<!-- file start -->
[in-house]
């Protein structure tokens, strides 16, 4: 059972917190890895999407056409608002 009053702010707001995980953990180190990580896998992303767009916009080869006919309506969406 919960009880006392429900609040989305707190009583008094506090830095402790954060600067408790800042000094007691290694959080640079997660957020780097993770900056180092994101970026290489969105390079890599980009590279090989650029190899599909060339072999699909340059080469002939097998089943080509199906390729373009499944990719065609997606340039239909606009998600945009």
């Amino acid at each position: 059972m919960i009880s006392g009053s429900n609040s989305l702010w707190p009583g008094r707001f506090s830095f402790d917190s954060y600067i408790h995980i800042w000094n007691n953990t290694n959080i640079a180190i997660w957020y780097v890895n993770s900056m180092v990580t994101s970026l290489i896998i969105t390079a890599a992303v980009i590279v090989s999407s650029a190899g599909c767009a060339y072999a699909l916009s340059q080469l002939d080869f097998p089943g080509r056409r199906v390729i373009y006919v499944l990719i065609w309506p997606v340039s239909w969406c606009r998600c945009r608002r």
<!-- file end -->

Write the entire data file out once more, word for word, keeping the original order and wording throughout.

[in-house]
């Protein structure tokens, strides 16, 4: 059972917190890895999407056409608002 009053702010707001995980953990180190990580896998992303767009916009080869006919309506969406 919960009880006392429900609040989305707190009583008094506090830095402790954060600067408790800042000094007691290694959080640079997660957020780097993770900056180092994101970026290489969105390079890599980009590279090989650029190899599909060339072999699909340059080469002939097998089943080509199906390729373009499944990719065609997606340039239909606009998600945009």
């Amino acid at each position: 059972m919960i009880s006392g009053s429900n609040s989305l702010w707190p009583g008094r707001f506090s830095f402790d917190s954060y600067i408790h995980i800042w000094n007691n953990t290694n959080i640079a180190i997660w957020y780097v890895n993770s900056m180092v990580t994101s970026l290489i896998i969105t390079a890599a992303v980009i590279v090989s999407s650029a190899g599909c767009a060339y072999a699909l916009s340059q080469l002939d080869f097998p089943g080509r056409r199906v390729i373009y006919v499944l990719i065609w309506p997606v340039s239909w969406c606009r998600c945009r608002r």